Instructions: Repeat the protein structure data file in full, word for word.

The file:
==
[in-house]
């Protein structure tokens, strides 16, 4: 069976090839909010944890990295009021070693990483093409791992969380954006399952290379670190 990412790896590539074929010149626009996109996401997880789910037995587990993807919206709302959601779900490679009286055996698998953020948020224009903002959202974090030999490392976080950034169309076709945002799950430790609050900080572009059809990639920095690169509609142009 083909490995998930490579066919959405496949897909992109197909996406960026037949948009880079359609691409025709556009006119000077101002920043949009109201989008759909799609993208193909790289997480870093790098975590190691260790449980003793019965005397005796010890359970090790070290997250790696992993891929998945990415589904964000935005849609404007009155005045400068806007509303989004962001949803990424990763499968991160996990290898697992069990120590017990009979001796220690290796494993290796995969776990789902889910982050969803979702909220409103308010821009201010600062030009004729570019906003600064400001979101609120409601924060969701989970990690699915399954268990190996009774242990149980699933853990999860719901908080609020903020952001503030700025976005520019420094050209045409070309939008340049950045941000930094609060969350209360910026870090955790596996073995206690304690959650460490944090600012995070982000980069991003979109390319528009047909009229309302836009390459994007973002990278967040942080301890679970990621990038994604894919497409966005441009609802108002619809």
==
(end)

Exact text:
[in-house]
């Protein structure tokens, strides 16, 4: 069976090839909010944890990295009021070693990483093409791992969380954006399952290379670190 990412790896590539074929010149626009996109996401997880789910037995587990993807919206709302959601779900490679009286055996698998953020948020224009903002959202974090030999490392976080950034169309076709945002799950430790609050900080572009059809990639920095690169509609142009 083909490995998930490579066919959405496949897909992109197909996406960026037949948009880079359609691409025709556009006119000077101002920043949009109201989008759909799609993208193909790289997480870093790098975590190691260790449980003793019965005397005796010890359970090790070290997250790696992993891929998945990415589904964000935005849609404007009155005045400068806007509303989004962001949803990424990763499968991160996990290898697992069990120590017990009979001796220690290796494993290796995969776990789902889910982050969803979702909220409103308010821009201010600062030009004729570019906003600064400001979101609120409601924060969701989970990690699915399954268990190996009774242990149980699933853990999860719901908080609020903020952001503030700025976005520019420094050209045409070309939008340049950045941000930094609060969350209360910026870090955790596996073995206690304690959650460490944090600012995070982000980069991003979109390319528009047909009229309302836009390459994007973002990278967040942080301890679970990621990038994604894919497409966005441009609802108002619809």